County auditors vie in bid to succeed boss
Water cooler talk at the Multnomah County Auditor's Office might be a bit stilted in the coming months.
That's because as elected Auditor Steve March nears the end of his term-limited tenure, two members of his staff are publicly vying to replace him, taking over his small, sixth-floor office and $108,621 salary.
Jennifer McGuirk, 42, and Mark Ulanowicz, 54, have both set up websites and say they are running for elected auditor. With two people poised to file, "It would be the most hotly contested auditor's race in years," March says. He says both of his employees are strong candidates.
While companies often brandish financial audits to show their money is going where it's supposed to, the job of government performance auditing is different. It involves putting a microscope on programs to look for inefficiencies and improvements, then issuing reports on what is found.
In Multnomah County, that means keeping an eye on the county's $2 billion budget spent on everything from health care to law enforcement, bridges and buildings.
To this end, Ulanowicz and McGuirk bring different backgrounds and attitudes.
Ulanowicz has been doing audits for 30 years, the first 12 with the federal government, and says he has the experience and the eye to focus the eight-person office where it can do the most good.
"It's a really important job and I'm pretty good at this," Ulanowicz says. "I'm thinking to myself that somebody needs to step up, and for me it's kind of the right time and place in my life."
McGuirk has worked as an auditor for five years, but says her earlier background, which includes working to promote equity and helping children with disabilities, gives her an edge.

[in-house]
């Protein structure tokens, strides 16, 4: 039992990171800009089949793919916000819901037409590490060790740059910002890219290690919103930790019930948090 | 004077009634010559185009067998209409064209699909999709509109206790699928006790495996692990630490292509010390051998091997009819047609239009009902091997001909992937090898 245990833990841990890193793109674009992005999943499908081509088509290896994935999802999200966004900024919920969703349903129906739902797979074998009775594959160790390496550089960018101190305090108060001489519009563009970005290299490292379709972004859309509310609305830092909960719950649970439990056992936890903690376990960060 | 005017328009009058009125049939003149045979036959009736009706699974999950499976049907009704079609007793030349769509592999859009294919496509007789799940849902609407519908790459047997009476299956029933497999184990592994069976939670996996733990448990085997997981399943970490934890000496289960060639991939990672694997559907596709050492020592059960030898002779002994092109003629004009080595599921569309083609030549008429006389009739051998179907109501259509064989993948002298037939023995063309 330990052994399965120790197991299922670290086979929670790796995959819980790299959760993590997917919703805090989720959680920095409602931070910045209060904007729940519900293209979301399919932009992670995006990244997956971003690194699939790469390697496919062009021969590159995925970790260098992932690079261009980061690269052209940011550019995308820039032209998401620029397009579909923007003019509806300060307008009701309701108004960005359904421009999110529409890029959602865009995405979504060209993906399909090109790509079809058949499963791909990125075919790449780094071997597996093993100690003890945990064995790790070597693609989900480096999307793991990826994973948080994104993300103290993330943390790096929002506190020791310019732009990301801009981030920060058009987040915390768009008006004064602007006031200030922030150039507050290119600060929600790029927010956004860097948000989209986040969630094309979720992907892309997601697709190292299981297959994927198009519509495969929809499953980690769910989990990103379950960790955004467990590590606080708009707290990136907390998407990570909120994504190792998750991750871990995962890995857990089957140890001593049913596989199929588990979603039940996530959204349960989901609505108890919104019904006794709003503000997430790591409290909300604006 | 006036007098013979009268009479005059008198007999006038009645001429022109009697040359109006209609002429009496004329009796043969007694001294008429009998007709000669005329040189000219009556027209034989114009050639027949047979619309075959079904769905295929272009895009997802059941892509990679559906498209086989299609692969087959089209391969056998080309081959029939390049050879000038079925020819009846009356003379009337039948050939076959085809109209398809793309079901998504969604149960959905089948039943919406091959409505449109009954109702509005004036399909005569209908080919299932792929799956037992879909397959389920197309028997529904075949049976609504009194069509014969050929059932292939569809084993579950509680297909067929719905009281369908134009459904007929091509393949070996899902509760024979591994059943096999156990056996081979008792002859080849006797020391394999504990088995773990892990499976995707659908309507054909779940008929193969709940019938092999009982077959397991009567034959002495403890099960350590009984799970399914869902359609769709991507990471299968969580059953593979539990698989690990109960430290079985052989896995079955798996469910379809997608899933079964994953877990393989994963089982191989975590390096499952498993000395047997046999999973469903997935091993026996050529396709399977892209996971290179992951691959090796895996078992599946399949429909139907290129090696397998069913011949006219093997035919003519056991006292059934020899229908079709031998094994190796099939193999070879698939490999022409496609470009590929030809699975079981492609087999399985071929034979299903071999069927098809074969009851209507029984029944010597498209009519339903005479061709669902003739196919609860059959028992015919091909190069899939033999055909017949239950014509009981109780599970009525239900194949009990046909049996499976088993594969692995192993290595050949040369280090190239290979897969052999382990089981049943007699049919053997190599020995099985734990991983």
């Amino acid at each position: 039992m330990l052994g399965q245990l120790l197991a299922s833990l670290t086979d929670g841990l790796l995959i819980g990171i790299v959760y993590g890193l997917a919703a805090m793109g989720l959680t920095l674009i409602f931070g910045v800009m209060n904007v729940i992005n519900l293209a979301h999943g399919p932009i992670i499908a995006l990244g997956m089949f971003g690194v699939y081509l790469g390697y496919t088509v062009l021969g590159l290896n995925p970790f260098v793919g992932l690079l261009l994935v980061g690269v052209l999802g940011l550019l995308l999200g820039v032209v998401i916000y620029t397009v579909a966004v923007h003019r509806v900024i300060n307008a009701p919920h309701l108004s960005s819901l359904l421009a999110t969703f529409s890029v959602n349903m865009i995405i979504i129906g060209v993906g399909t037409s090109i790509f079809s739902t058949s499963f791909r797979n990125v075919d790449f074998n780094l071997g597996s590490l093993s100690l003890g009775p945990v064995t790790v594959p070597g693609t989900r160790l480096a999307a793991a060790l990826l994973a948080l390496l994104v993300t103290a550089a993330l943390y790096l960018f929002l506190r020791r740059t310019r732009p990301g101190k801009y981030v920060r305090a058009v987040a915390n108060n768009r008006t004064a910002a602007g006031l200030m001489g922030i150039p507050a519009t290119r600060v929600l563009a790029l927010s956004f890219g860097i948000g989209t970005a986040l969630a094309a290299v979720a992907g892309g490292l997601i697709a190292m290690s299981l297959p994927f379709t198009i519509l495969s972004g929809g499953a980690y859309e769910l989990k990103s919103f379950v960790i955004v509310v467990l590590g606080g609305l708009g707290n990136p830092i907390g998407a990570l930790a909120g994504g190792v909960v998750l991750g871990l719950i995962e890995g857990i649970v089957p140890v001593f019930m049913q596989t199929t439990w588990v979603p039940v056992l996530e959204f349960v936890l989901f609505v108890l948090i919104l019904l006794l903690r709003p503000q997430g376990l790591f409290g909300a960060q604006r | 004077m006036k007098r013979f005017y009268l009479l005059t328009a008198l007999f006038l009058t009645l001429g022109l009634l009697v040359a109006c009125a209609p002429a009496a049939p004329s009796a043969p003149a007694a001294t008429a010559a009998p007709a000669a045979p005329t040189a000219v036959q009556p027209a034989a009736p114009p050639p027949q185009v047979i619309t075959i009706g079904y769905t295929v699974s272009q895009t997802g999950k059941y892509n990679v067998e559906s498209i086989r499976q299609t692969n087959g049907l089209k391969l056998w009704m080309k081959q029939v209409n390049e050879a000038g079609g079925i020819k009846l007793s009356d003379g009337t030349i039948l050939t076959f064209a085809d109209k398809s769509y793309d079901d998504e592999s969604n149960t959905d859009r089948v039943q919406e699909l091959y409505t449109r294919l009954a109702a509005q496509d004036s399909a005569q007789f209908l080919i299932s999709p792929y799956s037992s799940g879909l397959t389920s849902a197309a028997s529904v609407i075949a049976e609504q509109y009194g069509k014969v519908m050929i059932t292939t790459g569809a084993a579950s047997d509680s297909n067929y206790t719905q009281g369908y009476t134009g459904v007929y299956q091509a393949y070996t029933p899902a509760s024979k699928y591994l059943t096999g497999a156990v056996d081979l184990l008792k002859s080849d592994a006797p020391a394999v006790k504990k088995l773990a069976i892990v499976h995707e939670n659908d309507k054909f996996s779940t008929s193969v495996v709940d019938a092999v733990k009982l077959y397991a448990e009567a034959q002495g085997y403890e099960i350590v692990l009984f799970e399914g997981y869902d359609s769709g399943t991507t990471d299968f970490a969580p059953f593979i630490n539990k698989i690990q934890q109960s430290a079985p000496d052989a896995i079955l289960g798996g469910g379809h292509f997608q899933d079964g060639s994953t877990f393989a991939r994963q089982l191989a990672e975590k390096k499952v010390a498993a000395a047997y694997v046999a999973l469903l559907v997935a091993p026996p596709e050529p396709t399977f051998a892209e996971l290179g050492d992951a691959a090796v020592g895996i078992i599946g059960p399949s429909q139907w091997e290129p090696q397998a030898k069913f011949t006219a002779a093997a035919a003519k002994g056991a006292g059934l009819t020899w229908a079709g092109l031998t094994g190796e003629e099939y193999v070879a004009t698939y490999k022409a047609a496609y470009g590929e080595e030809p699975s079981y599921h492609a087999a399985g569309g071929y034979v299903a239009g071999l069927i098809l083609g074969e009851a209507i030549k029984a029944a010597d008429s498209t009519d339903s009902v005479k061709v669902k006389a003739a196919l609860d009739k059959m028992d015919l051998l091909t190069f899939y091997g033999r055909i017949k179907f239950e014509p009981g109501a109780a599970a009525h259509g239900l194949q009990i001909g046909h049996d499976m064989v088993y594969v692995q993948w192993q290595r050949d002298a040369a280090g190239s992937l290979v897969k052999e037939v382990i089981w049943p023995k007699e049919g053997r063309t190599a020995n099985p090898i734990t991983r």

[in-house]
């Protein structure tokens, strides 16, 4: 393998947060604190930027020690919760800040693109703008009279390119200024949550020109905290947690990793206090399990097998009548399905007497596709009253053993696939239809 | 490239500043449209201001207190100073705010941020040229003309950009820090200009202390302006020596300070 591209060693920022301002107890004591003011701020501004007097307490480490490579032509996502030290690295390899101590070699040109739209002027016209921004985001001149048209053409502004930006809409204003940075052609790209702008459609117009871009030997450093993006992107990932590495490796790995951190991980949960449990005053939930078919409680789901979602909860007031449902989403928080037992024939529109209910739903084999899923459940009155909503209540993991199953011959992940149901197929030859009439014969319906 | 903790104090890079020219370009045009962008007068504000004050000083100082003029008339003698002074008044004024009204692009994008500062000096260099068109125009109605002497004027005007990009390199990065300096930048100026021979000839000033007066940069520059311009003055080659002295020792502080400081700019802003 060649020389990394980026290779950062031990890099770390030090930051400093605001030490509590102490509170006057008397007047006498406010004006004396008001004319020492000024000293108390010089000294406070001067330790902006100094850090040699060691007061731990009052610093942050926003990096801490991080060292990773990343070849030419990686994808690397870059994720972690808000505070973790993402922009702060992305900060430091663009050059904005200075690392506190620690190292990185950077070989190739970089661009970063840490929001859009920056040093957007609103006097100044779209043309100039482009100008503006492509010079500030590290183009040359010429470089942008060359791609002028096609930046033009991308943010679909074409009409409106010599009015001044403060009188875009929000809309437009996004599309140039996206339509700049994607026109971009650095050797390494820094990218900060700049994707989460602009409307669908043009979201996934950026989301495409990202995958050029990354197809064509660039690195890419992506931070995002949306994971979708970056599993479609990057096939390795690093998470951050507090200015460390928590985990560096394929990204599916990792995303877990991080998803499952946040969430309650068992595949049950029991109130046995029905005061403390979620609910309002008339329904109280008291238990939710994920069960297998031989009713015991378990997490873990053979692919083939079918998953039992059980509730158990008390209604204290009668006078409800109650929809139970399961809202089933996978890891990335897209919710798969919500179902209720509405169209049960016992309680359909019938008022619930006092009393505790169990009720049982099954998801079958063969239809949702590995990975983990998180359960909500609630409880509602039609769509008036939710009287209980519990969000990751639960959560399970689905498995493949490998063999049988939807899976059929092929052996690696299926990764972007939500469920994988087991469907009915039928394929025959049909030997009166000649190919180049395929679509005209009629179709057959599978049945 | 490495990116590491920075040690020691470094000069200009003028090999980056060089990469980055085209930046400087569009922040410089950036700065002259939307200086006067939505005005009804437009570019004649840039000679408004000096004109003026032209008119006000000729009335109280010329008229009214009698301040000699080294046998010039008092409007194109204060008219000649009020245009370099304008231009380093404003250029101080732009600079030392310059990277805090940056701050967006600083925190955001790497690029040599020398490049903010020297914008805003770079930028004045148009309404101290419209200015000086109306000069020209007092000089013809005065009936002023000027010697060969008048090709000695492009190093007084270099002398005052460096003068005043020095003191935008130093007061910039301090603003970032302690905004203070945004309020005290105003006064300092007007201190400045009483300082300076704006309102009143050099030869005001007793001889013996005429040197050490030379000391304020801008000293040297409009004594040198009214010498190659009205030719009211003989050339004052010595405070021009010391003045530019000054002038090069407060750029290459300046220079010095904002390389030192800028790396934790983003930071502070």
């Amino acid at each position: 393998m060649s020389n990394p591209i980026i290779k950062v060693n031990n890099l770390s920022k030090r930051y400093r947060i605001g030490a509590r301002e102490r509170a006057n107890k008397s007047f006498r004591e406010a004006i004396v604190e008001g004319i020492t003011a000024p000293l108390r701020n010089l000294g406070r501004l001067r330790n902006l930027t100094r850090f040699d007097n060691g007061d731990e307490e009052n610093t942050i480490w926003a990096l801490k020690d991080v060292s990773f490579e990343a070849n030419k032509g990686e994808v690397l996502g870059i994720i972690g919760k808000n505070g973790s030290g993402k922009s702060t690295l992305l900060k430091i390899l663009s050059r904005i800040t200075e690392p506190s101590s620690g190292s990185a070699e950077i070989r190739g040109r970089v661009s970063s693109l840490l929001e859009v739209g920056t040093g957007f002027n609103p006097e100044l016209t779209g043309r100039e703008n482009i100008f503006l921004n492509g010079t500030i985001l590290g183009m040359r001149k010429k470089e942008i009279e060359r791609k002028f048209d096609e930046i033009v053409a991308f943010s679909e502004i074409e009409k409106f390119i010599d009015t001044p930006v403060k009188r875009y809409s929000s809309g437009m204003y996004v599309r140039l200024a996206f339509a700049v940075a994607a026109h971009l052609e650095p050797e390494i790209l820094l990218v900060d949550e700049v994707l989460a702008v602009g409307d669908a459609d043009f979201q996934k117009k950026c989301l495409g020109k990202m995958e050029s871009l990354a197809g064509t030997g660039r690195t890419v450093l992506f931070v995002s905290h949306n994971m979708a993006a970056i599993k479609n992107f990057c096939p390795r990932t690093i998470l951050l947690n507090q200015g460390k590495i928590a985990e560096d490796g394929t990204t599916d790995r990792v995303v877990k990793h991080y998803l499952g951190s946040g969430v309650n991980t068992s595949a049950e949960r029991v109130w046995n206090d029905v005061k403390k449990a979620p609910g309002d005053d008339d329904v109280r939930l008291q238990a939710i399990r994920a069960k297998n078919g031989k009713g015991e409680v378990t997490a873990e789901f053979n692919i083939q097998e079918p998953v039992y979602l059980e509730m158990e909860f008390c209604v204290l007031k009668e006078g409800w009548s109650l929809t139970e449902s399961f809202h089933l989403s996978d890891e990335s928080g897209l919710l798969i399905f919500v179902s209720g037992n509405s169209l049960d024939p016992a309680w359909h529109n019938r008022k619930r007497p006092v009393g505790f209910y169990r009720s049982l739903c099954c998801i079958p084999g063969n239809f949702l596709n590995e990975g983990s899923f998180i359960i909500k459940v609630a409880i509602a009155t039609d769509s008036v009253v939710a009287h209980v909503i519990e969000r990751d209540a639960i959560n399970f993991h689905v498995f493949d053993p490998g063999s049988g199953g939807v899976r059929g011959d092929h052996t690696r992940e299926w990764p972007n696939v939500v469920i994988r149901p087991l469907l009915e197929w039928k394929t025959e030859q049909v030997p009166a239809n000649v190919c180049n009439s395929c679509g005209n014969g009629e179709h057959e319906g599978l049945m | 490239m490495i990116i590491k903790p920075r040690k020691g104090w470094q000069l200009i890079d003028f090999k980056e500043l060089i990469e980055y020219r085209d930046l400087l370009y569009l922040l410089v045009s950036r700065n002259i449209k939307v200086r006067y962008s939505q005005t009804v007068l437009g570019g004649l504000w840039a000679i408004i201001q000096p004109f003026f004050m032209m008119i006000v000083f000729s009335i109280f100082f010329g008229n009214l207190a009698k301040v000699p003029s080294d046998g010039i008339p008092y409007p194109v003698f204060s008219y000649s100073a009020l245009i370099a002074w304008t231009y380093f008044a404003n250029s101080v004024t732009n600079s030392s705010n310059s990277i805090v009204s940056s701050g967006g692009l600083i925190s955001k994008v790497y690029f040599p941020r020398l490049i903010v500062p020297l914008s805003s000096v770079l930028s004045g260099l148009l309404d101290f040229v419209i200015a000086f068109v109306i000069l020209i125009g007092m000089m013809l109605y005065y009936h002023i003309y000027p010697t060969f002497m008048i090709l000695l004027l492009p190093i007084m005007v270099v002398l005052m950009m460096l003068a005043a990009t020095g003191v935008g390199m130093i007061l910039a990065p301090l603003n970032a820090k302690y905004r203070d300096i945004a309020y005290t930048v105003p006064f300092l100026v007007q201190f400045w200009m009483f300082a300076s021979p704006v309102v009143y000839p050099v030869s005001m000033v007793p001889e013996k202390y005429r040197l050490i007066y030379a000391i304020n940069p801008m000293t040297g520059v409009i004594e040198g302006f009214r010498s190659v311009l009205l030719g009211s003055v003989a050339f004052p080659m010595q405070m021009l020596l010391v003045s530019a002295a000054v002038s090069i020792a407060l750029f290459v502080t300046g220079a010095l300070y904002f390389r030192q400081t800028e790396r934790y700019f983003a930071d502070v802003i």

While auditors tend to focus their efforts on the biggest risks to an agency's finances, she says, the costs of government inefficiency to county residents and vulnerable populations should be a bigger focus of the auditor's office.
"I see a real urgency in taking on some of the issues at the county that we are seeing in the press," McGuirk says, noting media reports questioning jail management and treatment of the mentally ill. "We have an opportunity to take our mission and go further with it. I feel like I have the skills to do that and the passion."
In Oregon, top government auditor jobs are nonpartisan. And usually, they are as apolitical as elected jobs get, requiring either a CPA or certification in what's known as the "Yellow Book," the manual of the Generally Accepted Government Auditing Standards, or GAGAS.
But that doesn't mean their jobs aren't political. Government auditors routinely do work that other elected officials don't want to see aired in public. And in Multnomah County, the elected commissioners control how much of the county's budget goes to the auditor, currently $1.6 million.
When he was an auditor in the federal government, Ulanowicz says he didn't have to worry about making enemies. But in the much smaller county arena, "you have to gain the trust of the people you're working with," he says.
As for the elected board, he says, the question will be "Do they think I'm providing good value, do they think I am providing a service that is useful? That is what I hope to do."
McGuirk, similarly, says she would try to ensure quality work and good working relationships. But she also sees an opportunity to raise the profile of the office by taking audit results directly to the community.
"For me the primary audience is the public," she says.
Both of them say they are keeping politics out of their day jobs. But is it weird to be sharing an office with your political opponent?
No weirder than running for office, says Ulanowicz. "I can't say as I've ever done it before."